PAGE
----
What symbolism is used throughout the language in To Kill a Mockingbird by Harper Lee?

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booboosmoosh eNotes educator| Certified Educator

In terms of the language used in Harper Lee's To Kill a Mockingbird, we hear the "voice" of a young Scout narrating the story as an adult. We are, however, able (through Harper Lee's gift of writing) to hear the child Scout was, come through in the pages of the story, capturing the innocence, concerns, joys and fears of a young girl.

Another aspect of the language, perhaps more importantly, is the dialect used. The story takes place in Alabama, in the imaginary town of Maycomb. The town is in the middle of the Great Depression, and the end of the Civil War is not so long ago that people have forgotten how the South suffered; many of the townspeople feel a strong resentment for the non-slave black community which still suffers deeply from prejudice at the hands of these whites. Many of the members of this small-town white community still speak the language of the Old South—where education and cultural growth have not arrived with enough force to change their language—so different from the language of the North.

Additionally, among the whites there are delineations. There is language of people like Atticus and Miss Maudie, and then the language of the Ewells. Importantly, there is also the language Calpurnia uses with the Finches, and the language she reverts to when among her own people.

If the language can have any symbolism, I would expect that it shows clearly the divide between the educated community and the uneducated community. Most of the time, people like Atticus, Miss Maudie, Aunt Alexandra, Judge Taylor, Uncle Jack, etc., show their standing in the community by the way they speak: they are more sophisticated which would symbolize their intellect, education, and their ability to rise above the circumstances that keep the rest of this this town from moving forward more quickly into the newly- arrived twentieth century. This learning is seen in Calpurnia's speech and ability to read and write. She is a character that walks between the two worlds.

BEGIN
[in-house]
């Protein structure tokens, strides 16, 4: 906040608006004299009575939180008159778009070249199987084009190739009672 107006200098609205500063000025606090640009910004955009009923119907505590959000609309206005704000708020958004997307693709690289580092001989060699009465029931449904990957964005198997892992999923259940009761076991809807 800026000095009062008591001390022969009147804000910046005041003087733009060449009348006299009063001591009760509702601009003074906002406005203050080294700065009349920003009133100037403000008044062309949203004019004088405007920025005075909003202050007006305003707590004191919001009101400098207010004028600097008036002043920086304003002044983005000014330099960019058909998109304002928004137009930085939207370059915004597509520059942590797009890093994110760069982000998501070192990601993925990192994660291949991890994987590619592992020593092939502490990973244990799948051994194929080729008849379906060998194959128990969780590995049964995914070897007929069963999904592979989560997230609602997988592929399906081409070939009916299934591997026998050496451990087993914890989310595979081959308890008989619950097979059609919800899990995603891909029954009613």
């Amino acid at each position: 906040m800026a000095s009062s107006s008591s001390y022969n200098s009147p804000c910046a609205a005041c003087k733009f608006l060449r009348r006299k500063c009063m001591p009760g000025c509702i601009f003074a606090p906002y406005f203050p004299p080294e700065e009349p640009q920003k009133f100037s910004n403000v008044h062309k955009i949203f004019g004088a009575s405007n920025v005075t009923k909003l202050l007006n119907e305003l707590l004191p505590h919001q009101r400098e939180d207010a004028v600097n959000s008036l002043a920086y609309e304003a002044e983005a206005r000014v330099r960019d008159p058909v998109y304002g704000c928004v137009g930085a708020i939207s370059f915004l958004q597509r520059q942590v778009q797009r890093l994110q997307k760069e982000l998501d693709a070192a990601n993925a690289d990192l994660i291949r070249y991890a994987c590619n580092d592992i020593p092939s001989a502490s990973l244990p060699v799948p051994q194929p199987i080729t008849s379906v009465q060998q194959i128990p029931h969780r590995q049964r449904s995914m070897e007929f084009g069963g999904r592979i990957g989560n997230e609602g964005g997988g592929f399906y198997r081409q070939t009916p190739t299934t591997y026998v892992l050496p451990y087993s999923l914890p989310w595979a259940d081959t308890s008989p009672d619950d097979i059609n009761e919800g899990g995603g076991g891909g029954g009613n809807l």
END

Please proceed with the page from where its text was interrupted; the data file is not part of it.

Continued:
On the other hand, people like Bob Ewell are a clear example of this part of the country and its inability to move beyond its past and its sense of being persecuted and treated unfairly in the war between the North and South. Ewell, his son Burris, and daughter Mayella show through their speech how uneducated—and hateful and suspicious—they are, still mired down by the sensibilities and prejudices of the Old South.

For example, when Mayella takes the stand in court, she becomes extremely argumentative because she thinks that Atticus is making fun of her. It is only when judge Taylor assures her that Atticus is being polite that she will answer his questions.

She was looking at [Atticus] furiously.

"Won't answer a word you say long as you keep on mockin' me…

And to Judge Taylor she declares:

Long's he keeps on callin' me ma'am an sayin' Miss Mayella. I don't have to take his sass…"

Even Bob Ewell's language shows his sense of the "good old boys" of the South when he acts without respect toward the court and its representatives. When asked if Mayella is his daughter, his response is:

Well if I ain't I can't do nothing about it now, her ma's dead...


Just before sundown. Well, I was sayin' Mayella was screamin' fit to beat Jesus—

I believe that the different types of language used in the novel symbolize the educated from the uneducated, the forward-thinking from those locked in the South's past.

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To Kill a Mockingbird

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